About the Journal

Arthritis & Rheumatology is an official journal of the American College of Rheumatology (ACR) and covers all aspects of inflammatory disease. The American College of Rheumatology ( is the professional organization whose members share a dedication to healing, preventing disability, and curing the more than 100 types of arthritis and related disabling and sometimes fatal disorders of the joints, muscles, and bones. Members include practicing physicians, research scientists, nurses, physical and occupational therapists, psychologists, and social workers. The journal is published by Wiley on behalf of the ACR. For more information, please visit

About Wiley

Wiley is a global provider of content-enabled solutions that improve outcomes in research, education, and professional practice. Our core businesses produce scientific, technical, medical, and scholarly journals, reference works, books, database services, and advertising; professional books, subscription products, certification and training services and online applications; and education content and services including integrated online teaching and learning resources for undergraduate and graduate students and lifelong learners.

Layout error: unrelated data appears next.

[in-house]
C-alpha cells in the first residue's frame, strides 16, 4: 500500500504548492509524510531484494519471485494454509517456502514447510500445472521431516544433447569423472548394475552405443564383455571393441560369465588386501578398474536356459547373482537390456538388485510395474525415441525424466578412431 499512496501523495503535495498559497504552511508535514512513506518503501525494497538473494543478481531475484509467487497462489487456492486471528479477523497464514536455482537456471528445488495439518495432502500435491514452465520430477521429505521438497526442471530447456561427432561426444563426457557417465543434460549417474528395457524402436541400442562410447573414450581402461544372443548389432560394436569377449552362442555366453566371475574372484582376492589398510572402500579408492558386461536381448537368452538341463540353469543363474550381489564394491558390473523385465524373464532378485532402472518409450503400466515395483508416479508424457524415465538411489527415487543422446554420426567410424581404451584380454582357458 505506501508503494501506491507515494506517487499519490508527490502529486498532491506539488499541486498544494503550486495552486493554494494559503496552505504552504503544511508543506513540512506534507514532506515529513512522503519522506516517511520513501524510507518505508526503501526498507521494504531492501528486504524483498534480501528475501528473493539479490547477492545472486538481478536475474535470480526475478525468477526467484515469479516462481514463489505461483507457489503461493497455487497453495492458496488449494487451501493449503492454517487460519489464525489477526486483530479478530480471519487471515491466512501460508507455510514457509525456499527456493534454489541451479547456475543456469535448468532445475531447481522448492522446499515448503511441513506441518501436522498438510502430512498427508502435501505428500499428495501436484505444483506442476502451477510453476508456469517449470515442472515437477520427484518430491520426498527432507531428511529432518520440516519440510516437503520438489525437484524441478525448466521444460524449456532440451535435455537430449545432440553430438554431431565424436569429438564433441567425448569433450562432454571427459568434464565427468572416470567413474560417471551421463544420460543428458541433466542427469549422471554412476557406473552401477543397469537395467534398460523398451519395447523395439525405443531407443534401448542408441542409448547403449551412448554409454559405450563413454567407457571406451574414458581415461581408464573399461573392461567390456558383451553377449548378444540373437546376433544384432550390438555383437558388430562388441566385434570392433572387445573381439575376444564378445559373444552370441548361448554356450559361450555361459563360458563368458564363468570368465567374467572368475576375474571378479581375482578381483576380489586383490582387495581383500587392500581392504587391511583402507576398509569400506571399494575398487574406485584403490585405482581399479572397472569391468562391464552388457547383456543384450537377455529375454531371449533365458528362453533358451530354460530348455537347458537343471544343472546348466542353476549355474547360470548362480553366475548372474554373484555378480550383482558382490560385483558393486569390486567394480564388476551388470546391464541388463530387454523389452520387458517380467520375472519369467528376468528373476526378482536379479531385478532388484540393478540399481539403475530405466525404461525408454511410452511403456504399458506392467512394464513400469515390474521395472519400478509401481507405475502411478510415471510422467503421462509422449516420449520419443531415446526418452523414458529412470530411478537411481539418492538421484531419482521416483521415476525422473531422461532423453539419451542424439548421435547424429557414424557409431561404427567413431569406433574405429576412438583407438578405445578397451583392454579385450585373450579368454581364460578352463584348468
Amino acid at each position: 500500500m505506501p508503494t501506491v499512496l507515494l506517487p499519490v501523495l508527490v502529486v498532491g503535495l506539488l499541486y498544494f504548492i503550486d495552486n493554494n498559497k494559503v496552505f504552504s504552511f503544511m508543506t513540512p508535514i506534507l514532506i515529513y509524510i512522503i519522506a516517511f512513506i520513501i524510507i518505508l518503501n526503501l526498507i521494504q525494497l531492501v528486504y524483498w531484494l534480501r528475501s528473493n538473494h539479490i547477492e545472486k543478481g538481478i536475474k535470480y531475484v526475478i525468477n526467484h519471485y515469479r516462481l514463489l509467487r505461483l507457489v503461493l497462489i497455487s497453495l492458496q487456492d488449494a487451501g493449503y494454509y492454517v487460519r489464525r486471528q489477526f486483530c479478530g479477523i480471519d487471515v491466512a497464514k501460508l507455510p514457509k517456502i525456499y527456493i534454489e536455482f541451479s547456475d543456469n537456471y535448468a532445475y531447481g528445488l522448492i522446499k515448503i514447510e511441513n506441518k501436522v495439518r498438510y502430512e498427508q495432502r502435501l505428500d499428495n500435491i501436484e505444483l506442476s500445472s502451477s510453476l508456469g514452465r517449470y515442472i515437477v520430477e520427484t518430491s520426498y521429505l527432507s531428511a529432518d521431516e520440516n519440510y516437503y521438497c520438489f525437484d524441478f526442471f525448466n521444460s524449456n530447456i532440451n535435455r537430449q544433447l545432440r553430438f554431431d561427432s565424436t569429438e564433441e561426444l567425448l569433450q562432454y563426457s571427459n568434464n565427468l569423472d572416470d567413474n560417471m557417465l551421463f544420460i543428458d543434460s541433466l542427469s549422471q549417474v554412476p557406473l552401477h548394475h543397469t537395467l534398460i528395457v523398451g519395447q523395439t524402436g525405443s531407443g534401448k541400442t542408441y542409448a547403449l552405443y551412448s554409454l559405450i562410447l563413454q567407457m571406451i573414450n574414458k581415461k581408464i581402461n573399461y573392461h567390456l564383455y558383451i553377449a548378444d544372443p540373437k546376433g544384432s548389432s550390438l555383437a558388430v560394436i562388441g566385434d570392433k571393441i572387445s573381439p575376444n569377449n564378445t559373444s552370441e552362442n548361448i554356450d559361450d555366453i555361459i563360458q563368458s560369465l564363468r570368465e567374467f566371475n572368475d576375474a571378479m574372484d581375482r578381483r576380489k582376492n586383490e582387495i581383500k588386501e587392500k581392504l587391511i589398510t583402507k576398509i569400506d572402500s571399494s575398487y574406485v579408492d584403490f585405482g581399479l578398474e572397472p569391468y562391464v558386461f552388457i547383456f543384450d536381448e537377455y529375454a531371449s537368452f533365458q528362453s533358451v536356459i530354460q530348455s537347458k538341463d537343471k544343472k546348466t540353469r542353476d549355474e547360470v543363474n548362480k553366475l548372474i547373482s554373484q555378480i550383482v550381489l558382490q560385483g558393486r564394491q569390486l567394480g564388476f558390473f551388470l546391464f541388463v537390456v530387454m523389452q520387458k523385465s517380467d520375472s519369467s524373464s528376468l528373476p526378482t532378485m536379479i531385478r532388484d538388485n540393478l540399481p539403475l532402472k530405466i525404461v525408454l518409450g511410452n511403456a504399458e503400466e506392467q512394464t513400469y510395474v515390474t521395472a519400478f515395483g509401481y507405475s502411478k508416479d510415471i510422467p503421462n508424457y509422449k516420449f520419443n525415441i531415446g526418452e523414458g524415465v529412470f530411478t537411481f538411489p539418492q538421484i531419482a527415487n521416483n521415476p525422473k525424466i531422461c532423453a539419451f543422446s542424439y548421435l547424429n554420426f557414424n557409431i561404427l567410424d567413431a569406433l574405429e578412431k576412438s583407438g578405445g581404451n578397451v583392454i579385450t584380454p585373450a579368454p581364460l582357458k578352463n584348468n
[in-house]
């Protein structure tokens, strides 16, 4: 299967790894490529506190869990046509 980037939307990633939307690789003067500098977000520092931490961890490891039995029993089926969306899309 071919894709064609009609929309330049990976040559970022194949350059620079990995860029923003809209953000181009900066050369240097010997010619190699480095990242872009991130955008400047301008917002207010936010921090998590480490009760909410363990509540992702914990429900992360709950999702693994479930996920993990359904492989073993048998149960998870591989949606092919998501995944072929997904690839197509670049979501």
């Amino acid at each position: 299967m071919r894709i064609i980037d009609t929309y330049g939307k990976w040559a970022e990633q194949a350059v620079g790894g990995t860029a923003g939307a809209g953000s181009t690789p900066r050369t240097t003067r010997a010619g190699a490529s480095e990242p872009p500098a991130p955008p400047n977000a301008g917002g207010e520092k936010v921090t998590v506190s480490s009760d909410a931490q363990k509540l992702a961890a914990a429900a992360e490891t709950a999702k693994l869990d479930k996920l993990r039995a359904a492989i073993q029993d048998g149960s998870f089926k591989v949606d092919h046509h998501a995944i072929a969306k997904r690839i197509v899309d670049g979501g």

Founded in 1807, John Wiley & Sons, Inc. (NYSE: JWa, JWb), has been a valued source of information and understanding for more than 200 years, helping people around the world meet their needs and fulfill their aspirations. Wiley and its acquired companies have published the works of more than 450 Nobel laureates in all categories: Literature, Economics, Physiology or Medicine, Physics, Chemistry, and Peace. Wiley's global headquarters are located in Hoboken, New Jersey, with operations in the U.S., Europe, Asia, Canada, and Australia. The Company's website can be accessed at

Dawn Peters | Eurek Alert!

Further reports about: ACR Arthritis Colorado Fibromyalgia Registration Rheumatology activation auditory diseases fMRI muscles pain sensory